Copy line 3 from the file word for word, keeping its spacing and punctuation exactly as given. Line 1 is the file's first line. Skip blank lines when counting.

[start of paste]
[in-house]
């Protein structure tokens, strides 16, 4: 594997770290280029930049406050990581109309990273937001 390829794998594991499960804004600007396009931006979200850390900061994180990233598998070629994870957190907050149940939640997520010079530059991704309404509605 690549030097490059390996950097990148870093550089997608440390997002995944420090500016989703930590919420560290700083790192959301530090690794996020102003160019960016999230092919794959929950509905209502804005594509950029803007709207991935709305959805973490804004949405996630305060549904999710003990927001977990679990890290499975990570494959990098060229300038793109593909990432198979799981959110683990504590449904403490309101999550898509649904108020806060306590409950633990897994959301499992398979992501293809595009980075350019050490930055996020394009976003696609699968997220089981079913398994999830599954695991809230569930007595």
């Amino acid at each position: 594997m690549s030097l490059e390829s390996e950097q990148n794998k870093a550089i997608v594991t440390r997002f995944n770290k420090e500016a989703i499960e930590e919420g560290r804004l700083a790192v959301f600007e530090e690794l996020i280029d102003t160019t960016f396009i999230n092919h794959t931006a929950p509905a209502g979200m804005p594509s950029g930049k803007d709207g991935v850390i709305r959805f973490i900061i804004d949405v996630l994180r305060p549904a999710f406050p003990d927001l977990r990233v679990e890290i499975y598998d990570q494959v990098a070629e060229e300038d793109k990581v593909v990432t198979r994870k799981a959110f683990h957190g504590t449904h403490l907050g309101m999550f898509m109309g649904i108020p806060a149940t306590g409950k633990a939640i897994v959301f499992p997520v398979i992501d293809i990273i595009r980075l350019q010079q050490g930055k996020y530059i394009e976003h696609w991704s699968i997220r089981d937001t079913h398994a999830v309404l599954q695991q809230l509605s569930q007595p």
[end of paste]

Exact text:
């Amino acid at each position: 594997m690549s030097l490059e390829s390996e950097q990148n794998k870093a550089i997608v594991t440390r997002f995944n770290k420090e500016a989703i499960e930590e919420g560290r804004l700083a790192v959301f600007e530090e690794l996020i280029d102003t160019t960016f396009i999230n092919h794959t931006a929950p509905a209502g979200m804005p594509s950029g930049k803007d709207g991935v850390i709305r959805f973490i900061i804004d949405v996630l994180r305060p549904a999710f406050p003990d927001l977990r990233v679990e890290i499975y598998d990570q494959v990098a070629e060229e300038d793109k990581v593909v990432t198979r994870k799981a959110f683990h957190g504590t449904h403490l907050g309101m999550f898509m109309g649904i108020p806060a149940t306590g409950k633990a939640i897994v959301f499992p997520v398979i992501d293809i990273i595009r980075l350019q010079q050490g930055k996020y530059i394009e976003h696609w991704s699968i997220r089981d937001t079913h398994a999830v309404l599954q695991q809230l509605s569930q007595p």